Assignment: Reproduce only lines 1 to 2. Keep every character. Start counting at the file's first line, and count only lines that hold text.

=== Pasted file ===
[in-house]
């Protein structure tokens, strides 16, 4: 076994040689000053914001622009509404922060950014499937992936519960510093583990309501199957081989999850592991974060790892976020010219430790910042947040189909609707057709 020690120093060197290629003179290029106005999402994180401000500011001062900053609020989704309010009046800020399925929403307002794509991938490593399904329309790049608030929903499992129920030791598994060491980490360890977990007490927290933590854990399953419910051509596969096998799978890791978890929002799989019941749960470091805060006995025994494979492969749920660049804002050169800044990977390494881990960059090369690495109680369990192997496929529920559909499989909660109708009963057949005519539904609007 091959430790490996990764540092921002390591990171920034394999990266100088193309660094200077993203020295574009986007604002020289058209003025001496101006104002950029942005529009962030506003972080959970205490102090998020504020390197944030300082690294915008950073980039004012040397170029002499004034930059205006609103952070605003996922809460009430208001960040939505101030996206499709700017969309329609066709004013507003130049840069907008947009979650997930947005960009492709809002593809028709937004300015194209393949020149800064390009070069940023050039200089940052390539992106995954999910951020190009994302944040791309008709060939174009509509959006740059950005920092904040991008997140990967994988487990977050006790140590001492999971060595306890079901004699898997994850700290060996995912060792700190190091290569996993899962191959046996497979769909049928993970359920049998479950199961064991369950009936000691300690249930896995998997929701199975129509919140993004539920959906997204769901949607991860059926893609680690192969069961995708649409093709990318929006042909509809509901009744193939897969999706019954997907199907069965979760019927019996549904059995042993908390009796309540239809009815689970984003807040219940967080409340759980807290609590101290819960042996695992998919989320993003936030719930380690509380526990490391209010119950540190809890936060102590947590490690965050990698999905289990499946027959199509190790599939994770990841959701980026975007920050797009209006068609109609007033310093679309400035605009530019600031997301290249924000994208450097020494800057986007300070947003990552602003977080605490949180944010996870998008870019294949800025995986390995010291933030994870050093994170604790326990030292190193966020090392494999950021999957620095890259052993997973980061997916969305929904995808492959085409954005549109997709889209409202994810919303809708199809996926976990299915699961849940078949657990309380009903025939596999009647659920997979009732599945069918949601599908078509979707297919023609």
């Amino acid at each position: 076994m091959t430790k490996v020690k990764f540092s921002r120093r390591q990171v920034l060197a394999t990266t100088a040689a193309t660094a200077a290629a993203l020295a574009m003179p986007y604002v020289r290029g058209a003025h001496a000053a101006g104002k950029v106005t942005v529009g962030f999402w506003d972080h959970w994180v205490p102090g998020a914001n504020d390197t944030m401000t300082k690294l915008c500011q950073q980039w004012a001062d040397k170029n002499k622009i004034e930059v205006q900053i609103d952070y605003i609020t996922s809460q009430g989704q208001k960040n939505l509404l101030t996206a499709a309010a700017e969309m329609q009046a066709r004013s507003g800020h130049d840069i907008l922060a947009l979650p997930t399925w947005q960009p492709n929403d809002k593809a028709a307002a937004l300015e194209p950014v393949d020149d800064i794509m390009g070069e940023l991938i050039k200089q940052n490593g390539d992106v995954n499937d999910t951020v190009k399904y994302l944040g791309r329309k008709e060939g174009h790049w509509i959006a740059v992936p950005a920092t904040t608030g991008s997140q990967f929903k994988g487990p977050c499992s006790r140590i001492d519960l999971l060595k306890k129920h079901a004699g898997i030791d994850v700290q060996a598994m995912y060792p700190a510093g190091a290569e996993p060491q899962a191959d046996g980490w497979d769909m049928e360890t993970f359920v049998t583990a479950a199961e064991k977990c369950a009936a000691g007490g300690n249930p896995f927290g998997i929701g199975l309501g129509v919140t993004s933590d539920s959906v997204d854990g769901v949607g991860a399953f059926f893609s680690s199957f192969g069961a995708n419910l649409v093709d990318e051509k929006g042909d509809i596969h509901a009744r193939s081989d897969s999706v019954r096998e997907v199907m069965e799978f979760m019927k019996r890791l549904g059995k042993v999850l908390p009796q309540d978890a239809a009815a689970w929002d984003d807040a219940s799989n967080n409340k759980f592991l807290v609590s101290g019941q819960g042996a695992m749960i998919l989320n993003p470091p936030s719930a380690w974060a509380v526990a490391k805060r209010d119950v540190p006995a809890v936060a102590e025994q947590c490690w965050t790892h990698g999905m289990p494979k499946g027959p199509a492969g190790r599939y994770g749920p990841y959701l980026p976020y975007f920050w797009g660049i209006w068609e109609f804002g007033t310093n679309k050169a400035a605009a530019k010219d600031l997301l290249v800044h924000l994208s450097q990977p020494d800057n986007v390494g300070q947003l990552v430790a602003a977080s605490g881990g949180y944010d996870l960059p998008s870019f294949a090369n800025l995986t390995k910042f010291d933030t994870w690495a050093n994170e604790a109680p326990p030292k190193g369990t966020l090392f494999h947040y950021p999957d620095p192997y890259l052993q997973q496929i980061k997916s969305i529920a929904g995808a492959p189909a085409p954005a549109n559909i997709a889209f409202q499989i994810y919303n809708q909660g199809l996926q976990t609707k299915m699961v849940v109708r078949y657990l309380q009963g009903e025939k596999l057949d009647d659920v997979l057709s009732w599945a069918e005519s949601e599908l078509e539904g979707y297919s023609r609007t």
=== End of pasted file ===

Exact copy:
[in-house]
């Protein structure tokens, strides 16, 4: 076994040689000053914001622009509404922060950014499937992936519960510093583990309501199957081989999850592991974060790892976020010219430790910042947040189909609707057709 020690120093060197290629003179290029106005999402994180401000500011001062900053609020989704309010009046800020399925929403307002794509991938490593399904329309790049608030929903499992129920030791598994060491980490360890977990007490927290933590854990399953419910051509596969096998799978890791978890929002799989019941749960470091805060006995025994494979492969749920660049804002050169800044990977390494881990960059090369690495109680369990192997496929529920559909499989909660109708009963057949005519539904609007 091959430790490996990764540092921002390591990171920034394999990266100088193309660094200077993203020295574009986007604002020289058209003025001496101006104002950029942005529009962030506003972080959970205490102090998020504020390197944030300082690294915008950073980039004012040397170029002499004034930059205006609103952070605003996922809460009430208001960040939505101030996206499709700017969309329609066709004013507003130049840069907008947009979650997930947005960009492709809002593809028709937004300015194209393949020149800064390009070069940023050039200089940052390539992106995954999910951020190009994302944040791309008709060939174009509509959006740059950005920092904040991008997140990967994988487990977050006790140590001492999971060595306890079901004699898997994850700290060996995912060792700190190091290569996993899962191959046996497979769909049928993970359920049998479950199961064991369950009936000691300690249930896995998997929701199975129509919140993004539920959906997204769901949607991860059926893609680690192969069961995708649409093709990318929006042909509809509901009744193939897969999706019954997907199907069965979760019927019996549904059995042993908390009796309540239809009815689970984003807040219940967080409340759980807290609590101290819960042996695992998919989320993003936030719930380690509380526990490391209010119950540190809890936060102590947590490690965050990698999905289990499946027959199509190790599939994770990841959701980026975007920050797009209006068609109609007033310093679309400035605009530019600031997301290249924000994208450097020494800057986007300070947003990552602003977080605490949180944010996870998008870019294949800025995986390995010291933030994870050093994170604790326990030292190193966020090392494999950021999957620095890259052993997973980061997916969305929904995808492959085409954005549109997709889209409202994810919303809708199809996926976990299915699961849940078949657990309380009903025939596999009647659920997979009732599945069918949601599908078509979707297919023609």